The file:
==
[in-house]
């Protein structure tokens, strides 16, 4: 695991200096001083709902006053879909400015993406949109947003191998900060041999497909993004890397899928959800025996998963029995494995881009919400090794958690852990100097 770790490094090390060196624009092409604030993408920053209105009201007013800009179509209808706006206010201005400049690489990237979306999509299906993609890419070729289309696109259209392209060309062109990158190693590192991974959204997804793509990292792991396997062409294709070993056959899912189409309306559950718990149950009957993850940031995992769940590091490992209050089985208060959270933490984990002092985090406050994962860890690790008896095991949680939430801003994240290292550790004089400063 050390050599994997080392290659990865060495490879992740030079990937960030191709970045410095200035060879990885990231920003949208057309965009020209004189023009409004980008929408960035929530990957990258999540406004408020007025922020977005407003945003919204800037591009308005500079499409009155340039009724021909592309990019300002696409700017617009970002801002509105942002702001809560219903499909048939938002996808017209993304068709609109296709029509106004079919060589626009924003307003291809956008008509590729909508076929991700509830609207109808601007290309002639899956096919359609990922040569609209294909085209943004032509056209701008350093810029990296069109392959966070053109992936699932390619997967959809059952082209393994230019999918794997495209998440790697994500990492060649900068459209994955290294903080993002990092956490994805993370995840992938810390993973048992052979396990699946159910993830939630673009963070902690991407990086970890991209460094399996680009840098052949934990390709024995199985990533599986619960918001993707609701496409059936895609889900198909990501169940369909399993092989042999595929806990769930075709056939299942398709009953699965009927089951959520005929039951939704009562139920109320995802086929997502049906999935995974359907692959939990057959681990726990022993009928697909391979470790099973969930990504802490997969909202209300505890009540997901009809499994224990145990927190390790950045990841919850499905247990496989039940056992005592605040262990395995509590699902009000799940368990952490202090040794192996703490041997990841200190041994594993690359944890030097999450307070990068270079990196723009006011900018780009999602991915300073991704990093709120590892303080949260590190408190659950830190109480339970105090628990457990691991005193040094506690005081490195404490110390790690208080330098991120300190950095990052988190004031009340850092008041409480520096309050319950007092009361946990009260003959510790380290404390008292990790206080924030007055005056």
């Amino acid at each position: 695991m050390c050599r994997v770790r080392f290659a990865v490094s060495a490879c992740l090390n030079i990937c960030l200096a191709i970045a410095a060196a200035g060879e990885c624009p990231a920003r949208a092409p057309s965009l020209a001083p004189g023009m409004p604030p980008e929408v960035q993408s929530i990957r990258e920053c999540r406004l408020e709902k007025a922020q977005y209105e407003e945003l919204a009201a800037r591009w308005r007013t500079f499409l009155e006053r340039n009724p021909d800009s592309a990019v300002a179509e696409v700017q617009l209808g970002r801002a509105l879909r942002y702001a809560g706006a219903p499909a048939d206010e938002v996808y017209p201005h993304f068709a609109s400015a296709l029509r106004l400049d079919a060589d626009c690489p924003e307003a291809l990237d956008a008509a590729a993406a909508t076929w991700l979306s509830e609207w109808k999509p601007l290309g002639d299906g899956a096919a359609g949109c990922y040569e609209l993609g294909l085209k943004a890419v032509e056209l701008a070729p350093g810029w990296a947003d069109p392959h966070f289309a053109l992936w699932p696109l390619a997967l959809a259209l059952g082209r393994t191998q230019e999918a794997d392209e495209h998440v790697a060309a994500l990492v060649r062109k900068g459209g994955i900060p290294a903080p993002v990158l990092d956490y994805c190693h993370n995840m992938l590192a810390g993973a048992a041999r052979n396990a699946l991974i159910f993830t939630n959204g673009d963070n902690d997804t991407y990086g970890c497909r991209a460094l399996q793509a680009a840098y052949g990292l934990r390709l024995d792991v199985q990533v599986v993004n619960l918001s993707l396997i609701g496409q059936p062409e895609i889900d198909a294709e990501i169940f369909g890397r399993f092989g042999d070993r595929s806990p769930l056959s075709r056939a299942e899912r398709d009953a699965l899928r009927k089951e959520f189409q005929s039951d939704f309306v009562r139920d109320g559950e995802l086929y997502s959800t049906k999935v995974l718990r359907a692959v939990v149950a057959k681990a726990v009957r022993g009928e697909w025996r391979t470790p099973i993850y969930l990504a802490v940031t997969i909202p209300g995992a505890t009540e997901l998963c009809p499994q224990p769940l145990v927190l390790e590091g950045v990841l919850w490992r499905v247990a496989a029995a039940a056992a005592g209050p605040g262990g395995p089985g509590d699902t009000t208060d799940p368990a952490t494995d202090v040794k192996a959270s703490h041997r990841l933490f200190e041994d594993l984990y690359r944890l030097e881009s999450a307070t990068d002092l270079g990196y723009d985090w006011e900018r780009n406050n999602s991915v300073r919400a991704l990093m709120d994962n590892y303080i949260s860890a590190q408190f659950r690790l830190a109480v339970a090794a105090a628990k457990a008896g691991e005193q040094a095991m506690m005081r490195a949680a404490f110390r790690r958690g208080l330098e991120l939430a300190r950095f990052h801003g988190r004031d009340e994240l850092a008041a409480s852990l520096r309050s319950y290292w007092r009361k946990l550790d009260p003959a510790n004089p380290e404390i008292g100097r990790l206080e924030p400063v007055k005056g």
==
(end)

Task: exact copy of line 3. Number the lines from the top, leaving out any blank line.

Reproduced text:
């Amino acid at each position: 695991m050390c050599r994997v770790r080392f290659a990865v490094s060495a490879c992740l090390n030079i990937c960030l200096a191709i970045a410095a060196a200035g060879e990885c624009p990231a920003r949208a092409p057309s965009l020209a001083p004189g023009m409004p604030p980008e929408v960035q993408s929530i990957r990258e920053c999540r406004l408020e709902k007025a922020q977005y209105e407003e945003l919204a009201a800037r591009w308005r007013t500079f499409l009155e006053r340039n009724p021909d800009s592309a990019v300002a179509e696409v700017q617009l209808g970002r801002a509105l879909r942002y702001a809560g706006a219903p499909a048939d206010e938002v996808y017209p201005h993304f068709a609109s400015a296709l029509r106004l400049d079919a060589d626009c690489p924003e307003a291809l990237d956008a008509a590729a993406a909508t076929w991700l979306s509830e609207w109808k999509p601007l290309g002639d299906g899956a096919a359609g949109c990922y040569e609209l993609g294909l085209k943004a890419v032509e056209l701008a070729p350093g810029w990296a947003d069109p392959h966070f289309a053109l992936w699932p696109l390619a997967l959809a259209l059952g082209r393994t191998q230019e999918a794997d392209e495209h998440v790697a060309a994500l990492v060649r062109k900068g459209g994955i900060p290294a903080p993002v990158l990092d956490y994805c190693h993370n995840m992938l590192a810390g993973a048992a041999r052979n396990a699946l991974i159910f993830t939630n959204g673009d963070n902690d997804t991407y990086g970890c497909r991209a460094l399996q793509a680009a840098y052949g990292l934990r390709l024995d792991v199985q990533v599986v993004n619960l918001s993707l396997i609701g496409q059936p062409e895609i889900d198909a294709e990501i169940f369909g890397r399993f092989g042999d070993r595929s806990p769930l056959s075709r056939a299942e899912r398709d009953a699965l899928r009927k089951e959520f189409q005929s039951d939704f309306v009562r139920d109320g559950e995802l086929y997502s959800t049906k999935v995974l718990r359907a692959v939990v149950a057959k681990a726990v009957r022993g009928e697909w025996r391979t470790p099973i993850y969930l990504a802490v940031t997969i909202p209300g995992a505890t009540e997901l998963c009809p499994q224990p769940l145990v927190l390790e590091g950045v990841l919850w490992r499905v247990a496989a029995a039940a056992a005592g209050p605040g262990g395995p089985g509590d699902t009000t208060d799940p368990a952490t494995d202090v040794k192996a959270s703490h041997r990841l933490f200190e041994d594993l984990y690359r944890l030097e881009s999450a307070t990068d002092l270079g990196y723009d985090w006011e900018r780009n406050n999602s991915v300073r919400a991704l990093m709120d994962n590892y303080i949260s860890a590190q408190f659950r690790l830190a109480v339970a090794a105090a628990k457990a008896g691991e005193q040094a095991m506690m005081r490195a949680a404490f110390r790690r958690g208080l330098e991120l939430a300190r950095f990052h801003g988190r004031d009340e994240l850092a008041a409480s852990l520096r309050s319950y290292w007092r009361k946990l550790d009260p003959a510790n004089p380290e404390i008292g100097r990790l206080e924030p400063v007055k005056g």